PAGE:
Allison Janney on Broadway, 'The West Wing' legacy and Trump
By MARK KENNEDY
Apr. 20, 2017
NEW YORK (AP) — Allison Janney recently found comfort in the fact that she shares something special with the late Sir Laurence Olivier. Yes, acting, of course. But also this: panic attacks.
The Emmy-winning actress from "The West Wing" and "Mom" confesses she's been Googling her nervous symptoms and whom she shares them with as she makes her Broadway return.
"I'm not going to lie. There's a considerable amount of nerves, panic attacks," she says. "It kind of gets more acute as you get older, for some reason. I don't know why. It should get easier as we get older. I'm going to have to find a mantra."
When it comes to the wonderfully warm Janney, even her bout of nerves is refreshing. The actress — who has two Tony Award nominations — has built a huge following for her smart, heartfelt performances in everything from "The Way Way Back" to "Masters of Sex."
"I think part of the reason I love acting is I never feel more connected than I do when I'm onstage or working with another actor," she says. "I feel like I have a purpose and a reason. It makes me feel connected in a way that sometimes eludes me in my day in and day out life."
The self-confessed workaholic says she's having one of the busiest years of her life, juggling a movie — "I, Tonya," in which she plays skating star Tonya Harding's mother — as well as the TV series "Mom" — and now onstage in a revival of the 1990 play "Six Degrees of Separation ."
The play's plot, based on a real-life incident, centers on a young black man claiming to be the son of actor Sidney Poitier who bamboozles his way through households of rich, supposedly sophisticated New Yorkers. Janney plays a woman whose comfortable life is jolted awake by the encounter.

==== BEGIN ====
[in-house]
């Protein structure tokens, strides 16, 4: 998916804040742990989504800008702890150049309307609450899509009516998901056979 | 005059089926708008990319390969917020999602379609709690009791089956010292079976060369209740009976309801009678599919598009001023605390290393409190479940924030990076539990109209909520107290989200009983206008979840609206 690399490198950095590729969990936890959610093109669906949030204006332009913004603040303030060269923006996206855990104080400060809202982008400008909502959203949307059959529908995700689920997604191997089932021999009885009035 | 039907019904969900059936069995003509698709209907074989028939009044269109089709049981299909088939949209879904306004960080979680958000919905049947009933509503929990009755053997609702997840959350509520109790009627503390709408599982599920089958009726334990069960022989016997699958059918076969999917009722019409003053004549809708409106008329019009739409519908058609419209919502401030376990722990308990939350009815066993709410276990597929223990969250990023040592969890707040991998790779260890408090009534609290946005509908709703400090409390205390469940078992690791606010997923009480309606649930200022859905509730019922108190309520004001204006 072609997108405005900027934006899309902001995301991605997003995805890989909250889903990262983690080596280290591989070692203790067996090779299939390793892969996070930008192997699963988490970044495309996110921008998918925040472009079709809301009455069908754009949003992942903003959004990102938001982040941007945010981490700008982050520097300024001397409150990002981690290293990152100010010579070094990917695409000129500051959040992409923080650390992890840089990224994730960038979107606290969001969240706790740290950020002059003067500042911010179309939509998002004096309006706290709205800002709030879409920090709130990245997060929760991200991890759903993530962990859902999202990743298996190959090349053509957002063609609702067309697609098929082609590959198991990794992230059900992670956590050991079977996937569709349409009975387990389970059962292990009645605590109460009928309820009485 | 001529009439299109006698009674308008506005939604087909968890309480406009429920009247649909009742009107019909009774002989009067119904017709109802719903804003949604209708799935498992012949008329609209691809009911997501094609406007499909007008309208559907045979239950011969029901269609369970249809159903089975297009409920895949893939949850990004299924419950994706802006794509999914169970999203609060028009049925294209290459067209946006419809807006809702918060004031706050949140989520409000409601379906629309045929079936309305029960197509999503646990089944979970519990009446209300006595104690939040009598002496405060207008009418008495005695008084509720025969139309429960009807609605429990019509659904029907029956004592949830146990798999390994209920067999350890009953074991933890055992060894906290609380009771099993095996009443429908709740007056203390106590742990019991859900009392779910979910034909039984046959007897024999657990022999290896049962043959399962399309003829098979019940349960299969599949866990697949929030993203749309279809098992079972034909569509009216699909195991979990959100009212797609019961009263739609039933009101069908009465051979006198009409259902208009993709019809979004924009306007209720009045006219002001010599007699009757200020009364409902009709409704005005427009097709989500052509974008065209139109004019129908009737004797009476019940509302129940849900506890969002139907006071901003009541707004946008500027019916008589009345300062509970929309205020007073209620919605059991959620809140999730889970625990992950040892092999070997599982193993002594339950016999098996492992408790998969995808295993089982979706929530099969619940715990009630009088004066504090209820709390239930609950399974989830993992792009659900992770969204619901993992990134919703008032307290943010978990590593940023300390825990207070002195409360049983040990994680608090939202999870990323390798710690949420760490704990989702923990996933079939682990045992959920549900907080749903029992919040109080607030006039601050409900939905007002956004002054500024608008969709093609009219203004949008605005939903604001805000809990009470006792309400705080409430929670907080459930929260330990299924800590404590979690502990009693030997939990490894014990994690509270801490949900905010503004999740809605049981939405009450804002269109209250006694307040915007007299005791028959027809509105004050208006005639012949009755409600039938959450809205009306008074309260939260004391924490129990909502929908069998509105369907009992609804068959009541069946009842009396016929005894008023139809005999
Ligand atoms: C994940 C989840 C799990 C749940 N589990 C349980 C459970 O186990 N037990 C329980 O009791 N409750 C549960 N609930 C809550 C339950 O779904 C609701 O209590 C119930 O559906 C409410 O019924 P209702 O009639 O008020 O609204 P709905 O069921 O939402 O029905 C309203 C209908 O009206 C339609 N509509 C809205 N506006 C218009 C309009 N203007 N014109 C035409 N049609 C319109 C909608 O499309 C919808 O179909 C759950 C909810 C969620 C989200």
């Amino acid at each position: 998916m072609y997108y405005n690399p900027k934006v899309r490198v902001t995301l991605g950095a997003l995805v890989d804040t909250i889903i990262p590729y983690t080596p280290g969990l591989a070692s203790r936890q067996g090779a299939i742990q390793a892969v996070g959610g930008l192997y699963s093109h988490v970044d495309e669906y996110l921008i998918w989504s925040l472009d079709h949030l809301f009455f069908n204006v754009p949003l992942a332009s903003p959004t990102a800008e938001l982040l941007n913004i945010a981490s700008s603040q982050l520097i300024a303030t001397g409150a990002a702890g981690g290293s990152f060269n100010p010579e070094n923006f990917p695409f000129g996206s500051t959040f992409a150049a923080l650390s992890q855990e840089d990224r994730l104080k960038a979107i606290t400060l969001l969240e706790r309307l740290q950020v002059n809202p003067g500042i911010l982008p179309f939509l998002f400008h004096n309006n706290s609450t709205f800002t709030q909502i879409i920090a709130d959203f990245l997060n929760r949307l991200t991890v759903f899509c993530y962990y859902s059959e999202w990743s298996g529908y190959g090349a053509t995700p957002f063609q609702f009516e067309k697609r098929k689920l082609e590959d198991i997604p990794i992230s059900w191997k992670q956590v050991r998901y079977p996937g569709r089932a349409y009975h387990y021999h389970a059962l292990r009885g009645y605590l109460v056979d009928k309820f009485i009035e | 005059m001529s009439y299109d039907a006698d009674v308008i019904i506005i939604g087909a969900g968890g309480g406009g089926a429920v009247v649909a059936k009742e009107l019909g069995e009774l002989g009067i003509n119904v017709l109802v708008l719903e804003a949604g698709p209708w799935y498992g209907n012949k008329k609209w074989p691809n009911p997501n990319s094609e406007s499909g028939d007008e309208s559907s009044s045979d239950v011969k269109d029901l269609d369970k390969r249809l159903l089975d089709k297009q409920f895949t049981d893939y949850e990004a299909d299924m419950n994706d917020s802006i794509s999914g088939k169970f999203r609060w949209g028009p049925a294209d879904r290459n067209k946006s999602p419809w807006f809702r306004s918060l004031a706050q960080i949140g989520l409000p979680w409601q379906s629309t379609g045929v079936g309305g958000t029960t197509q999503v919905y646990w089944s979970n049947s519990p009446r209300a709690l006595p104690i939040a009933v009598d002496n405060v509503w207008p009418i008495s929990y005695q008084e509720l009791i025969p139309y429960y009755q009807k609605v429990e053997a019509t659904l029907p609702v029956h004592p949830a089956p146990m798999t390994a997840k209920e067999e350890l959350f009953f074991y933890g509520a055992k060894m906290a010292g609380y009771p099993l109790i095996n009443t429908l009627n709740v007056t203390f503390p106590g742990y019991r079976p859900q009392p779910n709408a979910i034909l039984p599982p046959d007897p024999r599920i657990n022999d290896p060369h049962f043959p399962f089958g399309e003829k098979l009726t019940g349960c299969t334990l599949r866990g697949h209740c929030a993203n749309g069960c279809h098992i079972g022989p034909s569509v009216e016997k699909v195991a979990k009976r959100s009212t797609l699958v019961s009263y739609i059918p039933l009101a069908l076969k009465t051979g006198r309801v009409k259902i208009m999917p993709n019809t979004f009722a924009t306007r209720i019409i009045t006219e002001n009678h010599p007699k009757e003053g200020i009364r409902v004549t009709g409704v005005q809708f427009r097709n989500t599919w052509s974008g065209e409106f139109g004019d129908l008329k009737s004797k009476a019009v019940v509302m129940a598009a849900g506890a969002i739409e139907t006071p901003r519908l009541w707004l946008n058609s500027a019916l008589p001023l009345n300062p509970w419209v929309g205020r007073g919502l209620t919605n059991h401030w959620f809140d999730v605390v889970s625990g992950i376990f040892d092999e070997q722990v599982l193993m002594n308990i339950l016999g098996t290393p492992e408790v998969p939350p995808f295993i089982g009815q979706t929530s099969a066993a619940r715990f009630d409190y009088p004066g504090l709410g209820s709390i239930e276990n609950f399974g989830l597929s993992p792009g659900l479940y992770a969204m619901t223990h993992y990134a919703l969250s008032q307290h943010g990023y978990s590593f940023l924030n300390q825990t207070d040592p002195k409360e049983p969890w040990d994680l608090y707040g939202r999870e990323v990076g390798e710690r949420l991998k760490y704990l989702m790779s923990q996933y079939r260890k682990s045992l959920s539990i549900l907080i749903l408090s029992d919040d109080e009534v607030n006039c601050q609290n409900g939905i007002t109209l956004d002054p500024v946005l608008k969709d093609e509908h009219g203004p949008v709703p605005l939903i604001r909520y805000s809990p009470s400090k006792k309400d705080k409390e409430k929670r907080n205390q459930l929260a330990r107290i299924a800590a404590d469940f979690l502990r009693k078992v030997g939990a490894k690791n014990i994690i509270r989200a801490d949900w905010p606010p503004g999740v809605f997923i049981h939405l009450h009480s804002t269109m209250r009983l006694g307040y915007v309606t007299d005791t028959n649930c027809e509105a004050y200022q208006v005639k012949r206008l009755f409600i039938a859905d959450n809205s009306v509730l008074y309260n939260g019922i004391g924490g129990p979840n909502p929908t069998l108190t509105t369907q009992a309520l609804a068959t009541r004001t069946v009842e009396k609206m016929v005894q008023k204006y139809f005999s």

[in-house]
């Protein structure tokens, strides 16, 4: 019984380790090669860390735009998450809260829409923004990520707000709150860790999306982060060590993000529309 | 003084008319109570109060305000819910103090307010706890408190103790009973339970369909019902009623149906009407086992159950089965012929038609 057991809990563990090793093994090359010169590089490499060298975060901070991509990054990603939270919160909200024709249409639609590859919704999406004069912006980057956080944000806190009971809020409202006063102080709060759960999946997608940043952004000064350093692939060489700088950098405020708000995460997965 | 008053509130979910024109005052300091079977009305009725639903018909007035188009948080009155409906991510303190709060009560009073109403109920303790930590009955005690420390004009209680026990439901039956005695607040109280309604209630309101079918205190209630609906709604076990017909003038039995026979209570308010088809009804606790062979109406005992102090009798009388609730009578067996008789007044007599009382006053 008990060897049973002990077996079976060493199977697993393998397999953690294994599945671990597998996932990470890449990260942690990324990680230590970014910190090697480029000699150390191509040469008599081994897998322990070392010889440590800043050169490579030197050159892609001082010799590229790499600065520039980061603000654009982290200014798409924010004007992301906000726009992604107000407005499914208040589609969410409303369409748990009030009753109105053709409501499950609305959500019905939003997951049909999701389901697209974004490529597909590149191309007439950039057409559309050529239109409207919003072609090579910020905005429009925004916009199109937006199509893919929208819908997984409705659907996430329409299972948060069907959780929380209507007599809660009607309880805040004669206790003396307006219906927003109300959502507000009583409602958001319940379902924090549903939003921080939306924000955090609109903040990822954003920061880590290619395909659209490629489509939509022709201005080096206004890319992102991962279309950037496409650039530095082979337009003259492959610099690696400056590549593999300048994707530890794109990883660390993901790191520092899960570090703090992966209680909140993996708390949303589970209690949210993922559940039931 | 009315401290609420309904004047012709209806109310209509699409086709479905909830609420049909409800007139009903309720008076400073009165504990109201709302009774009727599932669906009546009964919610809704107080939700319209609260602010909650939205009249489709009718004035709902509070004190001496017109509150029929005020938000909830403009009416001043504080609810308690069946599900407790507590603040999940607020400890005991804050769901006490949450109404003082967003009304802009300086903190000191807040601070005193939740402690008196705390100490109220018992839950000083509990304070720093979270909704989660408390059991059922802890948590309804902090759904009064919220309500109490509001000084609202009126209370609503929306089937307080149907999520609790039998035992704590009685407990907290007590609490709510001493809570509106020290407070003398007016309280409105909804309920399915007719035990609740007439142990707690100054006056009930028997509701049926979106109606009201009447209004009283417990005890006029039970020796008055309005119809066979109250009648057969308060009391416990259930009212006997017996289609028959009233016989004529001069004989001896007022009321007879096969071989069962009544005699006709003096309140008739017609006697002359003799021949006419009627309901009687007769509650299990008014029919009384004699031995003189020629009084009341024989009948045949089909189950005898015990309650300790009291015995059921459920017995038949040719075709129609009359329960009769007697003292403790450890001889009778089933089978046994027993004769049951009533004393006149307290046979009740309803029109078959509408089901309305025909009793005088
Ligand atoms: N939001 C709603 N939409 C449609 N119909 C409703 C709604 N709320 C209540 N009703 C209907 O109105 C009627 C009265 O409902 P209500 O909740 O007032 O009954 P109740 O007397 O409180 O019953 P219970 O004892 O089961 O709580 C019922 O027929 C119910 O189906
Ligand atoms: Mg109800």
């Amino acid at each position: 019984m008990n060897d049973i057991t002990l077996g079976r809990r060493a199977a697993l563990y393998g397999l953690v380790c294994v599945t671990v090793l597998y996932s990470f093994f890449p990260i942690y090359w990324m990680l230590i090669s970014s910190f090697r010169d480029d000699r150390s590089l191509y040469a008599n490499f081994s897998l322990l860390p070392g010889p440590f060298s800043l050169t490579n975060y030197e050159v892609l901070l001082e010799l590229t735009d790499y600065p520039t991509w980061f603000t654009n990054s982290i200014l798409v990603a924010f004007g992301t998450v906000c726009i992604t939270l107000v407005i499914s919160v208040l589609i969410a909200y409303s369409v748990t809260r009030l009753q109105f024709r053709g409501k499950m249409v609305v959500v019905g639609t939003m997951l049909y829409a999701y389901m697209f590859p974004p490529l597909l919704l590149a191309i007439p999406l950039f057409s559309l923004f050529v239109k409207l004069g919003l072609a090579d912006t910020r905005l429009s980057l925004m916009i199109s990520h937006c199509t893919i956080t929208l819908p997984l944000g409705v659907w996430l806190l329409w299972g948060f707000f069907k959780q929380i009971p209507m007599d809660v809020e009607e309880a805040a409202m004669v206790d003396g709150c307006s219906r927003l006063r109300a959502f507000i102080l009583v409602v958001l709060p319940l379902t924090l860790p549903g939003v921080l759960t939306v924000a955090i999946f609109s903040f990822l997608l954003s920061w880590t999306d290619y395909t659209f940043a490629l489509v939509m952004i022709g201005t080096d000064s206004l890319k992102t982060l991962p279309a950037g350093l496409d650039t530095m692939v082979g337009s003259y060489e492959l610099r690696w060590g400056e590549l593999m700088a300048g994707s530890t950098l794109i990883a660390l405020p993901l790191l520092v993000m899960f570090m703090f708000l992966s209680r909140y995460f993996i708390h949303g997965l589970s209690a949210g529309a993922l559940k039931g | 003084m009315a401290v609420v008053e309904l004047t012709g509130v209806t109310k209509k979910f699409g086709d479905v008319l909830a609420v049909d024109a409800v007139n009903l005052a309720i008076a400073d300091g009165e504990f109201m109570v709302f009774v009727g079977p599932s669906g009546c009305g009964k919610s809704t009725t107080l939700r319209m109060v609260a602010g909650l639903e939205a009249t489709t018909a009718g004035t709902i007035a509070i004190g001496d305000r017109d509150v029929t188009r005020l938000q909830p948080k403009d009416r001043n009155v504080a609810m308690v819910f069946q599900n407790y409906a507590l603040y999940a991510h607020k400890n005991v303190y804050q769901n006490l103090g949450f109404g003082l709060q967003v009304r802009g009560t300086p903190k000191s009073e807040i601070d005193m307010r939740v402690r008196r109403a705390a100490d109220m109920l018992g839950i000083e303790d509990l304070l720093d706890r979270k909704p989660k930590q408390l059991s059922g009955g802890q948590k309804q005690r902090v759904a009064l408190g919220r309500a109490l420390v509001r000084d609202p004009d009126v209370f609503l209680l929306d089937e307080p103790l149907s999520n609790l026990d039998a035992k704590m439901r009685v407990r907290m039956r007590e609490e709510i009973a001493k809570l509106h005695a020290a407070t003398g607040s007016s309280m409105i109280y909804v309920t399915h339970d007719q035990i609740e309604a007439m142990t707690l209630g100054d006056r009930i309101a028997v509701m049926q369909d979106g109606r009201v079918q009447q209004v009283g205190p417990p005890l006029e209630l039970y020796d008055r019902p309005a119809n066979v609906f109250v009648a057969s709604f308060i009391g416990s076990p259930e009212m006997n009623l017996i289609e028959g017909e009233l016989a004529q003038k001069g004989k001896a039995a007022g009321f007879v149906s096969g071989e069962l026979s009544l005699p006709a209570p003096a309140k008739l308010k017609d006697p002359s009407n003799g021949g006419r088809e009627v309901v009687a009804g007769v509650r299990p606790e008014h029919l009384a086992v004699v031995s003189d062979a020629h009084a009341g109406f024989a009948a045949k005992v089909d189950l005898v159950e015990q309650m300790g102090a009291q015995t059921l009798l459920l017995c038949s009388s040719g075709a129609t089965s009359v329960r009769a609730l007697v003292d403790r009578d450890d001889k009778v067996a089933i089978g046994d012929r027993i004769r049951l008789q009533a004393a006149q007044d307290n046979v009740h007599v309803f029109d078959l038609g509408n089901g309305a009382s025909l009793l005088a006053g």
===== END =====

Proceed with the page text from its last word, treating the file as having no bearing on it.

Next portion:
"I think the issues that are in 'Six Degrees of Separation' are issues we're still dealing with as a country — race and class and wanting to be loved. Everything in it resonates, sometimes I think more now than even then," she says. "It's such a beautiful, beautiful play and it breaks my heart every single night."
Janney's name came up for the revival of John Guare's play initially as a bit of dream casting on the part of Trip Cullman, the show's director. He fell in love with her when she was playing the fast-talking White House press secretary C.J. Cregg on television's "The West Wing."
"You just always love to listen to Allison Janney talk," says Cullman, who said she captures both the chilly patrician essence of the "Six Degrees" role and also its enormous warmth. "She is as kind as she is talented, as funny as she is heartbreaking in the role."
That Janney snagged the Broadway gig at least in part because she previously played Cregg makes perfect sense: The actress is still a little in awe of that part she played for seven years.
"Of all the roles I've ever played, I wish I was most like her," she says. "I look up to her and wish I could be more like her. I loved her smarts, her heart, everything. It was pretty exciting to get to play her."
Nostalgia for "The West Wing," which ended its run in 2006, is on the rise, with fans fondly recalling a steady, kindly president surrounded by staffers who were whip-smart, honorable and caring. That fictional West Wing seems better than the real thing to many people, including Janney.
"It's just a very confusing time now for the world and Washington and for all of us. It's kind of like a reality show that you don't want to watch. I know I'm having difficulty watching it. I feel unmoored," she says.
Has she watched any briefings from the real press secretary, Sean Spicer? "I have been able to watch few of them because I get so embarrassed and it is too upsetting for me to watch them," she says. "I can't even talk about it."
She may just have to find a mantra for that, too.
Mark Kennedy is at http://twitter.com/KennedyTwits